On the morning of my 40-something birthday, I woke up here:
This is Kasteel ten Berghe, in the outskirts of Bruges, Belgium. Just how cool is that? This structure has been in existence since the 13th century, and has belonged to the same family for 500 years. Just the other day, I was poking around the internet for ideas about something to do (my hubby had taken the day off, and the weather in London was going to be crappy, so, thinks I, let’s find better weather). A friend suggested “…….go straight to Bruges and stay at the castle.” So, that’s just what we did. We left town Tuesday afternoon and grabbed the 3:50 sailing from Dover (yes there really are white cliffs) to Calais. From Calais, it was just over an hour to Bruges, and this wonderful Bed and Breakfast.
I can’t describe in one short post how amazing it was. The caretaker showed us around the castle, showed us where we would be having breakfast and then to our room, which was huge, even by American standards (those of you who have traveled internationally will appreciate that). We grabbed a small bottle of wine from the cellar, and settled in for a quiet evening in our room. The next morning, the geese were honking in the moat, (yes, there really is a moat), the sun was trying to shine through the high clouds and we made our way to breakfast here:
What you can barely make out on the walls of this luscious dining room are stunning, original Flemish tapestries from goodness knows when, possibly as long ago as the 14th or 15th century. We ate in a beautiful diningroom, with classical music playing in the background, overlooking the moat, and beneath a painting of the resident family, dating from sometime around 1750, I would guess from the clothing. They were enjoying a day of picnicking and hunting on the grounds, and the castle is in the background. It was truly a marvelous experience (and reasonable, I am happy to report).
One more…..a shot from our window.
So then it was off to the city center. Everything I know about Bruges, I learned here, and it has to be one of the most delightful cities I’ve been to. Many buildings date back to the 13th century, some to the 17th century and all are remarkably well maintained. Our first stop was the market square, and what a market it was; fresh flowers and plants, fresh meats and cheeses, fresh fruits and vegies all displayed in this pretty square–tables and tents and trailers full. We wandered around a bit and then found a cafe for lunch.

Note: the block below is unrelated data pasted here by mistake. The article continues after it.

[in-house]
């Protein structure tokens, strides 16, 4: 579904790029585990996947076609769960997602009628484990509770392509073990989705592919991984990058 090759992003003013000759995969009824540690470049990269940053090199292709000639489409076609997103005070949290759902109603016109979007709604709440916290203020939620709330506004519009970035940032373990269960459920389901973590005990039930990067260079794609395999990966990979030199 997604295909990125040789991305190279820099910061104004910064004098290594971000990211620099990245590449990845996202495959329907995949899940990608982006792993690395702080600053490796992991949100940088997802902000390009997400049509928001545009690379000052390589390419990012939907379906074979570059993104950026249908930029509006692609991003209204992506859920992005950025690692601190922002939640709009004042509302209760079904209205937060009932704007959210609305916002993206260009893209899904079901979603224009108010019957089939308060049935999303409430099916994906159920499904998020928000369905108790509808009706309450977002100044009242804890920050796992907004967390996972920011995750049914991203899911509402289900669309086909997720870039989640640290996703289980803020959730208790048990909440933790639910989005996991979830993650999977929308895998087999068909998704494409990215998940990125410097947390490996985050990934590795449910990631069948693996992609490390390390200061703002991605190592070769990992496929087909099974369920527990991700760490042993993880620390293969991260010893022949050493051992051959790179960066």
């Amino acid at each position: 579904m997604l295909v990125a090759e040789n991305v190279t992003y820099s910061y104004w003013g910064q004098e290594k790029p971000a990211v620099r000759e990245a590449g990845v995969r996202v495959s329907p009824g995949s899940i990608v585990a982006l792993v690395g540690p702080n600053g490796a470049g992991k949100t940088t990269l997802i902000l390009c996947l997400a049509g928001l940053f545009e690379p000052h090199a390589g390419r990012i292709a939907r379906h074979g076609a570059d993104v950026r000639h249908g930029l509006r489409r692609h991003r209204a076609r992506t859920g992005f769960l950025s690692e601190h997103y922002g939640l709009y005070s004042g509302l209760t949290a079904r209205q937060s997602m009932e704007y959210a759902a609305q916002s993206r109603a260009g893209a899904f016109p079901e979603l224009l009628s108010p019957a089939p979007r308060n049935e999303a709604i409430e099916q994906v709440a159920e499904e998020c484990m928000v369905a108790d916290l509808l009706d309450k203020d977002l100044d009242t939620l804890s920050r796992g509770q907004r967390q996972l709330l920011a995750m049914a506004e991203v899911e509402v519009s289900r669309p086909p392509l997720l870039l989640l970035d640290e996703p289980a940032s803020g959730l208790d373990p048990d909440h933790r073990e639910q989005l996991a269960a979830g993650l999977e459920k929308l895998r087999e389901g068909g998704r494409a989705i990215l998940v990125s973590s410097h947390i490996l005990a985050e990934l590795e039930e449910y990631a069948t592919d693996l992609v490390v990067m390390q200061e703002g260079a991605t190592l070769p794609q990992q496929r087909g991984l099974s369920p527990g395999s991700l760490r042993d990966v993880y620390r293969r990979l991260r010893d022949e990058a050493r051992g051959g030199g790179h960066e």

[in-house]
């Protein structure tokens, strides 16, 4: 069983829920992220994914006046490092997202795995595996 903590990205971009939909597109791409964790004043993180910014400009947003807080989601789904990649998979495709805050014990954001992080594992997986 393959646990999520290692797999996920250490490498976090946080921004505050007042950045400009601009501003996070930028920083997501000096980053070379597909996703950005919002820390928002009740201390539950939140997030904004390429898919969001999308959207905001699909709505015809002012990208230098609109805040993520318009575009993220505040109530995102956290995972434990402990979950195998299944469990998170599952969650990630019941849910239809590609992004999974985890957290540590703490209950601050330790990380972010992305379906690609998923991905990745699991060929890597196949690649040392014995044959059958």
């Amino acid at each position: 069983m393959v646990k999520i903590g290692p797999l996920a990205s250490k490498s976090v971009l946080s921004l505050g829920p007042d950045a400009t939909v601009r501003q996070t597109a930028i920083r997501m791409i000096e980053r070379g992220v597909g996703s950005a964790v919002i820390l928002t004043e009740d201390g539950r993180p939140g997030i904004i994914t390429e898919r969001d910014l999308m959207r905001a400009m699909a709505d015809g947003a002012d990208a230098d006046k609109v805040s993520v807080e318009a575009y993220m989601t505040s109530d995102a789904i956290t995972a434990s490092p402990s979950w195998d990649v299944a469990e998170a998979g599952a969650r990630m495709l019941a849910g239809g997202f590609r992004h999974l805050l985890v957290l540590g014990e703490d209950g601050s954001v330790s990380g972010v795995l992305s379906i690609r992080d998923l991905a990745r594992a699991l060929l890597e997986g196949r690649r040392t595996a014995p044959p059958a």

From our vantage point, under the green awning, we watched the people go by, and watched the vendors pack up their wares. It was an amazing site; trucks loading up, trailers housing butcher shops and delicatessens collapsed for travel, and in about an hour the square was empty and the street sweeper had cleaned up all the crumbs.
After lunch we did this:
This nice man and his lovely horse gave us a great tour of the old city. I have been wanting to take a horse/carriage ride for YEARS, and so I played the birthday card and got something really special. Such fun.
After the carriage ride, we did a bit more exploring on foot, taking in the Church of Our Lady with the goal of seeing not only a beautiful church, but the only work of Michaelangelo to leave Italy during his lifetime. You can read about it here.
Our last adventure, before heading back to Calais, and the boat home was a boat ride through some of the miles of canals that run through Bruges. From the boat you can see many further examples of Medieval architechture as well as newer buildings (new as in 17th century). Some of the bridges we passed under date from the 13th century and are still in use. I took tons of pictures, but I think this might be my favorite:
The boat driver told us that this guy (girl??) has been in this same window every day for the past 5 years. He paused for a bit so we could all snap a photo or two (perhaps the most photographed dog in the world??).
It was a wonderful day….Bruges is an amazing city and I really can’t wait to go back. Care to come along?